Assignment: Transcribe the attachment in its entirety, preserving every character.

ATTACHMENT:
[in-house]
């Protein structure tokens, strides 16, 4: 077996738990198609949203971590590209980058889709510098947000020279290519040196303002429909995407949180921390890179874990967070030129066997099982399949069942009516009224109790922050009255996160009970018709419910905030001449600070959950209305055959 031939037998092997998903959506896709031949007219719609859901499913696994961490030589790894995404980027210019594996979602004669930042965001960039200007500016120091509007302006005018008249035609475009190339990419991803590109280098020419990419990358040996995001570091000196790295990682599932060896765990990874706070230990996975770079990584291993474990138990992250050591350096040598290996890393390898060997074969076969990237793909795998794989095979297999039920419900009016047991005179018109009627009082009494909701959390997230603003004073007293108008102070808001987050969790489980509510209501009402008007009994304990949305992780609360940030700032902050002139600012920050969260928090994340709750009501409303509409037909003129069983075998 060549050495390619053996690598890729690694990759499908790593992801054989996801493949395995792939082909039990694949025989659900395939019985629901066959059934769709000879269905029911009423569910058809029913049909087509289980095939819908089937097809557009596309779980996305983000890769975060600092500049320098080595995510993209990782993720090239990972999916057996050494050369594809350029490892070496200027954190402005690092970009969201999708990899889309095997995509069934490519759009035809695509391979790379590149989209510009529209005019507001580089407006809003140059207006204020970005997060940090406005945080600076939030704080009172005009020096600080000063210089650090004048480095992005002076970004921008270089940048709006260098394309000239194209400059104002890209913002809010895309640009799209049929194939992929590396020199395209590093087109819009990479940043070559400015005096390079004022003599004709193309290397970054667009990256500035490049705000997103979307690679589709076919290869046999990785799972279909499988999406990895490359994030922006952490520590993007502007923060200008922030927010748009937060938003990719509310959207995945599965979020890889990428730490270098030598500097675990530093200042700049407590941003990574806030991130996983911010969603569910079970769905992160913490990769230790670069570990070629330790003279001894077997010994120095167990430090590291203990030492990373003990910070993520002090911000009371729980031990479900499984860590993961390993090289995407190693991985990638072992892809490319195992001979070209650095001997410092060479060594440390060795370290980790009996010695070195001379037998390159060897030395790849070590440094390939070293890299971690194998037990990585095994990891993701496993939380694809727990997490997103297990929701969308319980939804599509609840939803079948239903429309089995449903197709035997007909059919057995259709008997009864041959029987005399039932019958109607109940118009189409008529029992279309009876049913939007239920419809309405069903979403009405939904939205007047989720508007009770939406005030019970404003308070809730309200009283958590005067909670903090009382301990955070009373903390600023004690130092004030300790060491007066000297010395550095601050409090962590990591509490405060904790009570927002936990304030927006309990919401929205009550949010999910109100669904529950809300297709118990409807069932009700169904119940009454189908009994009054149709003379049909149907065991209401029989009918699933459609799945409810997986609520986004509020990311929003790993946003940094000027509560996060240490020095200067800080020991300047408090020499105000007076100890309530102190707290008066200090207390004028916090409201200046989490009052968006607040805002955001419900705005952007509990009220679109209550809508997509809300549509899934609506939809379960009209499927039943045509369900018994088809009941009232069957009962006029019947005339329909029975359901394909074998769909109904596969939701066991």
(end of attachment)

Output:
[in-house]
């Protein structure tokens, strides 16, 4: 077996738990198609949203971590590209980058889709510098947000020279290519040196303002429909995407949180921390890179874990967070030129066997099982399949069942009516009224109790922050009255996160009970018709419910905030001449600070959950209305055959 031939037998092997998903959506896709031949007219719609859901499913696994961490030589790894995404980027210019594996979602004669930042965001960039200007500016120091509007302006005018008249035609475009190339990419991803590109280098020419990419990358040996995001570091000196790295990682599932060896765990990874706070230990996975770079990584291993474990138990992250050591350096040598290996890393390898060997074969076969990237793909795998794989095979297999039920419900009016047991005179018109009627009082009494909701959390997230603003004073007293108008102070808001987050969790489980509510209501009402008007009994304990949305992780609360940030700032902050002139600012920050969260928090994340709750009501409303509409037909003129069983075998 060549050495390619053996690598890729690694990759499908790593992801054989996801493949395995792939082909039990694949025989659900395939019985629901066959059934769709000879269905029911009423569910058809029913049909087509289980095939819908089937097809557009596309779980996305983000890769975060600092500049320098080595995510993209990782993720090239990972999916057996050494050369594809350029490892070496200027954190402005690092970009969201999708990899889309095997995509069934490519759009035809695509391979790379590149989209510009529209005019507001580089407006809003140059207006204020970005997060940090406005945080600076939030704080009172005009020096600080000063210089650090004048480095992005002076970004921008270089940048709006260098394309000239194209400059104002890209913002809010895309640009799209049929194939992929590396020199395209590093087109819009990479940043070559400015005096390079004022003599004709193309290397970054667009990256500035490049705000997103979307690679589709076919290869046999990785799972279909499988999406990895490359994030922006952490520590993007502007923060200008922030927010748009937060938003990719509310959207995945599965979020890889990428730490270098030598500097675990530093200042700049407590941003990574806030991130996983911010969603569910079970769905992160913490990769230790670069570990070629330790003279001894077997010994120095167990430090590291203990030492990373003990910070993520002090911000009371729980031990479900499984860590993961390993090289995407190693991985990638072992892809490319195992001979070209650095001997410092060479060594440390060795370290980790009996010695070195001379037998390159060897030395790849070590440094390939070293890299971690194998037990990585095994990891993701496993939380694809727990997490997103297990929701969308319980939804599509609840939803079948239903429309089995449903197709035997007909059919057995259709008997009864041959029987005399039932019958109607109940118009189409008529029992279309009876049913939007239920419809309405069903979403009405939904939205007047989720508007009770939406005030019970404003308070809730309200009283958590005067909670903090009382301990955070009373903390600023004690130092004030300790060491007066000297010395550095601050409090962590990591509490405060904790009570927002936990304030927006309990919401929205009550949010999910109100669904529950809300297709118990409807069932009700169904119940009454189908009994009054149709003379049909149907065991209401029989009918699933459609799945409810997986609520986004509020990311929003790993946003940094000027509560996060240490020095200067800080020991300047408090020499105000007076100890309530102190707290008066200090207390004028916090409201200046989490009052968006607040805002955001419900705005952007509990009220679109209550809508997509809300549509899934609506939809379960009209499927039943045509369900018994088809009941009232069957009962006029019947005339329909029975359901394909074998769909109904596969939701066991």